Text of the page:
Quincy Feby 23d 1800
My dear Sister
I have not written you so often as I wish’d to do for these several weeks. I have not been free from company since ordination: our house has been like a Tavern.
Last week I receiv’d your kind present by General Lincoln for which I most Sincerely thank you. tis very pretty, & very delicate muslin—mrs Smith sent me the little Gown for a pattern to make it by. I like the Form all but the apron & that I shall like to keep my Gown clean. It looks too much like Mother Eve’s Fig Leaf, but perhaps I may like it better when I see one worn. I dare not venture any Body here to make it at present. I am in a mourning dress for the death of aunt Austin, who dy’d lately. At her Age & under her great infirmities her removal is no loss to her Friends. She has been a valuable woman in her Family & supported the trying scenes of her earley [life] which were very afflictive with a truly christian Temper.
I yesterday receiv’d your Letter of the 12th Feb. & have again to thank you for the kind interest you have taken in the concerns of my unfortunate Son. what heaven has in store for him of joys or sorrows I know not, & tis not best I should. It may be best for him to meet with the disappointments he has. If he had prosper’d he might have been led into bad courses & ran with the Multitude to do evil. I am sorry he appears to have such a diffidence of his own abilities & quallification for the Profession he has chosen. He would not have been so Brow beatten in this State. If he can only get into tolerably decent circumstances he will recover his spirits & feel of some importance in the world. I shall be sorry he should miss of this appointment, but I fear he will, I hope he is prepair’d for a disappointment—he ought to be able to bear it. was it mearly to gratify his ambition I should not regret it. I think he may be very useful in the office & doubt not of his giving Satisfaction. he would then mix with those who would not Scorn him because he was poor—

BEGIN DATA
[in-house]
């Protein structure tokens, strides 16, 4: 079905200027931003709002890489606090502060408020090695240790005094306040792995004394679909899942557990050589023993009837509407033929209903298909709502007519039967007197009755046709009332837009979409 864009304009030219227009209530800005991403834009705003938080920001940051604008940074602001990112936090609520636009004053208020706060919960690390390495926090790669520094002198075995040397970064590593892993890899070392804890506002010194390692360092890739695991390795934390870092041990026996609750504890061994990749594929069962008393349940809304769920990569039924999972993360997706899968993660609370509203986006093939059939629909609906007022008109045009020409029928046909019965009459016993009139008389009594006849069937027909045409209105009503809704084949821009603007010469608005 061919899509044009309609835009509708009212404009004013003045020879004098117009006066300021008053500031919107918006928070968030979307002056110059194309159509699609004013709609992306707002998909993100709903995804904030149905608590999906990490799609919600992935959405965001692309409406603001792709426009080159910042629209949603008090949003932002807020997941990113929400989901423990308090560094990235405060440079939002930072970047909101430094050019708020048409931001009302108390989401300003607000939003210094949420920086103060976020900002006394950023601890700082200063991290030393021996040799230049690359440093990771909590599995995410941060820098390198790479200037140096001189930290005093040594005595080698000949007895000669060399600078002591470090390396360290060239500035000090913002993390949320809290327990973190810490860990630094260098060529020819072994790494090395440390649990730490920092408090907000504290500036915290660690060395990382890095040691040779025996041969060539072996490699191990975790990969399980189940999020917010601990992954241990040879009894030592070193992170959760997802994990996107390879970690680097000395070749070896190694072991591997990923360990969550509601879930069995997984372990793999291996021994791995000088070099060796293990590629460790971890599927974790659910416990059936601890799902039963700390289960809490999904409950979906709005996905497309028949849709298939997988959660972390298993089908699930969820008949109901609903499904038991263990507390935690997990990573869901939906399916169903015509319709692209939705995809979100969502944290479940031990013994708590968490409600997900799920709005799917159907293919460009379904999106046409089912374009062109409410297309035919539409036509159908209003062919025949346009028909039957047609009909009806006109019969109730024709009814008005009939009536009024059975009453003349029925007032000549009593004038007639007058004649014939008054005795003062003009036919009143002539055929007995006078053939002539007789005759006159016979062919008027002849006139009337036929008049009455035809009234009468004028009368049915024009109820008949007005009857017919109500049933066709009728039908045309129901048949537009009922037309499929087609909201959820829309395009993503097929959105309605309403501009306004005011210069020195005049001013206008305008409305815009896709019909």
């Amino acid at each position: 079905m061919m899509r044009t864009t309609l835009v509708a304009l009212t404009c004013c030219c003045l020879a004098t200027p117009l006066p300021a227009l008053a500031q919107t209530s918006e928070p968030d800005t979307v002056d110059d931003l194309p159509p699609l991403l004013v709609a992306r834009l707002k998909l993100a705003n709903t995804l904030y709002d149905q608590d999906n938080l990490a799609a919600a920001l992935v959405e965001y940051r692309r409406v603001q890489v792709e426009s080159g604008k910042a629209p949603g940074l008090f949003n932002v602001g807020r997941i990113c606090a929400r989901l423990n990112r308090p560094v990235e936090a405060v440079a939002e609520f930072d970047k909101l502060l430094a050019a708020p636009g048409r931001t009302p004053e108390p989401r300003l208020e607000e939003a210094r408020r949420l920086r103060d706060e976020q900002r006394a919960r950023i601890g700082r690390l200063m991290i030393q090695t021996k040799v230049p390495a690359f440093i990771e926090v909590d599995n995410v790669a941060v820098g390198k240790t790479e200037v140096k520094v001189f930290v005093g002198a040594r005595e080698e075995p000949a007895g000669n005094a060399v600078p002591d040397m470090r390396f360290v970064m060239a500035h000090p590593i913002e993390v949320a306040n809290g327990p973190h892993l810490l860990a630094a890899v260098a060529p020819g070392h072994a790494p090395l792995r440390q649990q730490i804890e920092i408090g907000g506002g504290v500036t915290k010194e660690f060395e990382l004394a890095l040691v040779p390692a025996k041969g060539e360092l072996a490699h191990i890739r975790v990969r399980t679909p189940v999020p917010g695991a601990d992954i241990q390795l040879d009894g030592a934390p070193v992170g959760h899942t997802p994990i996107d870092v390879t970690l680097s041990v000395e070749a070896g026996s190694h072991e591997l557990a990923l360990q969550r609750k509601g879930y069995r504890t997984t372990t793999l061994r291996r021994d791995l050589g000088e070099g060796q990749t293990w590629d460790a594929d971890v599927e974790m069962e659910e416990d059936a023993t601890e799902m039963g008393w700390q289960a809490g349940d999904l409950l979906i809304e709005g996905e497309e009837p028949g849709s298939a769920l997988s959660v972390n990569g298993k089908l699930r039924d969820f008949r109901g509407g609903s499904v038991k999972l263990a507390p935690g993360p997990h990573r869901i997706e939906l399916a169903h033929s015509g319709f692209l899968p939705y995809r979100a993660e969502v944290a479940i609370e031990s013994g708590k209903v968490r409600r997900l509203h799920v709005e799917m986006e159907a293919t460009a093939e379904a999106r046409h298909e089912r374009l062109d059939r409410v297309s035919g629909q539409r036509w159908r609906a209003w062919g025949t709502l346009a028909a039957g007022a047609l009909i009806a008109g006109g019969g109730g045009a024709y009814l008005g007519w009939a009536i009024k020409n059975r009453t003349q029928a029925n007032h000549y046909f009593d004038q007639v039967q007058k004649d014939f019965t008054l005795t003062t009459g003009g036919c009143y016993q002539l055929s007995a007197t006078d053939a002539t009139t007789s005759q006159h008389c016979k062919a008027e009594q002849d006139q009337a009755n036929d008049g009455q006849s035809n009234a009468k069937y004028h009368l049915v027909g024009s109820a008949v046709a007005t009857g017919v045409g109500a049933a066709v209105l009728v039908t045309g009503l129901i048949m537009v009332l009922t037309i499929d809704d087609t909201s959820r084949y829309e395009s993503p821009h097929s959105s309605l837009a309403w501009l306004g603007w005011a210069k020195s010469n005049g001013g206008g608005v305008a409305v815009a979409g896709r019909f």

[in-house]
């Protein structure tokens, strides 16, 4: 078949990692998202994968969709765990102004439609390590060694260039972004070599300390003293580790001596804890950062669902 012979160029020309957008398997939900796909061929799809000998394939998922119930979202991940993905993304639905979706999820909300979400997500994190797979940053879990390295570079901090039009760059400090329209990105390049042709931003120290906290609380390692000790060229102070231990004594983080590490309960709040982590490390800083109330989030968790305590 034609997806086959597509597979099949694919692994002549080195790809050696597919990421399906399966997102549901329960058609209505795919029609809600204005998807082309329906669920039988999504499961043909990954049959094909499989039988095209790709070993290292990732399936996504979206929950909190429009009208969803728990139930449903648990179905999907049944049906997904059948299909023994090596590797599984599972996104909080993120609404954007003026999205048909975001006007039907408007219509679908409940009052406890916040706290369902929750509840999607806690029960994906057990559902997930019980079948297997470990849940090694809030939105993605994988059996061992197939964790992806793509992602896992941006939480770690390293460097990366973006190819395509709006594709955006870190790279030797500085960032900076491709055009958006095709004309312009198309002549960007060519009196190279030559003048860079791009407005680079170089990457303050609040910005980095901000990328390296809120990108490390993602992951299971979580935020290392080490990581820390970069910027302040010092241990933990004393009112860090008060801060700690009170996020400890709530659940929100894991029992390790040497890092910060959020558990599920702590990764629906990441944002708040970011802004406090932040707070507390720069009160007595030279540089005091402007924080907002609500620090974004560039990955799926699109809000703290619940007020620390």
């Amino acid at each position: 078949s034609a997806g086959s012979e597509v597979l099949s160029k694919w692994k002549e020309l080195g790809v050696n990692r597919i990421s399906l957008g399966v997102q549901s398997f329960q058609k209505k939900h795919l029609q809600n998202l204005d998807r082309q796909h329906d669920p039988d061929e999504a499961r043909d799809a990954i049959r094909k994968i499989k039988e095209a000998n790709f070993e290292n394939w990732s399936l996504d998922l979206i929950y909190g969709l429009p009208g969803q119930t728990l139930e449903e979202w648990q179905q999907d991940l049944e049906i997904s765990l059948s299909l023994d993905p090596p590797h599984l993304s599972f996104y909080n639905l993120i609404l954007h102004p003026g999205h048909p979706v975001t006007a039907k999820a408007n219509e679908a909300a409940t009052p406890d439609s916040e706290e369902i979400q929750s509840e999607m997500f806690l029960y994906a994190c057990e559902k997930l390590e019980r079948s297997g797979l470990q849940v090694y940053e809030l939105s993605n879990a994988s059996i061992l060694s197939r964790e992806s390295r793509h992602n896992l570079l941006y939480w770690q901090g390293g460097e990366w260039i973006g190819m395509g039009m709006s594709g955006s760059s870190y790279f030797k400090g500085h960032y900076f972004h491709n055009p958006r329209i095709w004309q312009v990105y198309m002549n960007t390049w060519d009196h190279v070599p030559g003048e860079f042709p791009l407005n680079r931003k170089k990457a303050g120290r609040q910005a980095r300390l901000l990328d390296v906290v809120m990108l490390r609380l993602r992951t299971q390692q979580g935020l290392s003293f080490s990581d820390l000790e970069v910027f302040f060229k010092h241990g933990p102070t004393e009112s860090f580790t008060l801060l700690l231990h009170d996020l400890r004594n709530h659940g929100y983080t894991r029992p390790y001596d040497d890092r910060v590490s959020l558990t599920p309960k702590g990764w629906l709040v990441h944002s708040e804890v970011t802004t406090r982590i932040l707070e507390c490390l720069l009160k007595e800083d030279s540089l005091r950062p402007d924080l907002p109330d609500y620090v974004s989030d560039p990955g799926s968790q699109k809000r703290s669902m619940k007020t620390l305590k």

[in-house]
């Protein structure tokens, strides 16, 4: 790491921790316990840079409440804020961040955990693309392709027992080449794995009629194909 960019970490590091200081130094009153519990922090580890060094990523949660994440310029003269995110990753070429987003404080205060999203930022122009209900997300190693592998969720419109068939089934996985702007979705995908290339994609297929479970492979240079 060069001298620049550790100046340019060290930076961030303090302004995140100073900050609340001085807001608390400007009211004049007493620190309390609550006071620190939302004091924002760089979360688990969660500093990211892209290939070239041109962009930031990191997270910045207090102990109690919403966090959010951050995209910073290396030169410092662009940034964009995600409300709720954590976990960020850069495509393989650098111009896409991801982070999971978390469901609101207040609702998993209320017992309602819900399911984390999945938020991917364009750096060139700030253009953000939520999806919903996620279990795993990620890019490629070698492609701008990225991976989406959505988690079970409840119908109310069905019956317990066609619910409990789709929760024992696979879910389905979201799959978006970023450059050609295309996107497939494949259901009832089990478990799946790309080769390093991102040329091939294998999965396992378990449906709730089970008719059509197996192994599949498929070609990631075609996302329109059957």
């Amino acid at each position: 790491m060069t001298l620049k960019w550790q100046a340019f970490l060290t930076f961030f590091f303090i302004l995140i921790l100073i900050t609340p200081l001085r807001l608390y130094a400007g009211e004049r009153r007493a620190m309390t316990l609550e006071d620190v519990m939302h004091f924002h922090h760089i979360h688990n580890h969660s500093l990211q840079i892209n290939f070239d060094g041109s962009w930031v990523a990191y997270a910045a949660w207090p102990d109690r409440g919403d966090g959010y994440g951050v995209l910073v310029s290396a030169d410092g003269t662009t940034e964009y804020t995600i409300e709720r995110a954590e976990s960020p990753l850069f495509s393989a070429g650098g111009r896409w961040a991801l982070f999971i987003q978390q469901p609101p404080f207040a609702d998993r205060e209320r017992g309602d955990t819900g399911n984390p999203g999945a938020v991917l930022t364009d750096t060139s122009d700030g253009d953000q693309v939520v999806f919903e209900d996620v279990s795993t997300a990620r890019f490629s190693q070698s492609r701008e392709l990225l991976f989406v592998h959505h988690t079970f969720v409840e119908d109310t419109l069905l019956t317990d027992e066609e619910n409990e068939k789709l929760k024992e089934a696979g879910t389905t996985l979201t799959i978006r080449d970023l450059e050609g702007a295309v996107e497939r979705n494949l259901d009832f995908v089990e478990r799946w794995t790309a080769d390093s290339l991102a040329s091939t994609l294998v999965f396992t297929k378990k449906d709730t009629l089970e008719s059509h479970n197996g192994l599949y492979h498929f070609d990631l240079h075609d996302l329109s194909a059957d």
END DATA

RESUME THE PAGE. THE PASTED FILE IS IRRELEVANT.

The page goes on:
I rejoice at the good news you have receiv’d from mr & mrs Adams. it was like receiving them from the Grave. I greatly feared you would have lost them both. cousin Thomas I hope looks better than he did when he left us. Shall you not bring mrs Smith home with you? She must not live in a camp. I want to see her & the little chatter-box. I have scarcely heard a word about Cousin Louisia since she went from us. My Love to her & all my Freinds.
Yesterday morning our Bell was Toll’d from eight a clock in the morning till Twelve when the Procession enterd the meeting house. They Form’d at the School House & came up to Capn Brackits corner & then back to the meeting house, Master Heath & his Scholars first, then the millitary Officers—they were follow’d by the minister & Deacons, the Selectmen, Justice of the Peace, Treasurer & Town Clerk & then the male inhabitants from old age to childhood. The Procession was a very long one. The Prayer & Sermon very proper & good, the Pulpit cover’d with Black Clothe. The Parson with his Gown look’d very well—& now I hope we have done—Doctor Tufts deliver’d an oration at Weymouth the Two Parishs joined. mr Norton had preach’d a funereal sermon long since.
mrs Norton & her little Thomas spent the night with me last week. It was the little Fellow’s birth day that they came. He just goes alone & is [as] pretty as ever. Mrs Norton sends her duty mrs Greenleaf does the same I was in Boston last Teusday, it was so wet in the street that I did not go out
mrs Mears is in much better health than before she was Sick
Do you not begin to think of returning home I am ready to obey all your orders. tis always a joyful imployment to prepare for your reception.
my Pen is too bad—I will write no more till I get a better. read & commit this to the Flames I am asham’d of it.
MHi: Adams Papers.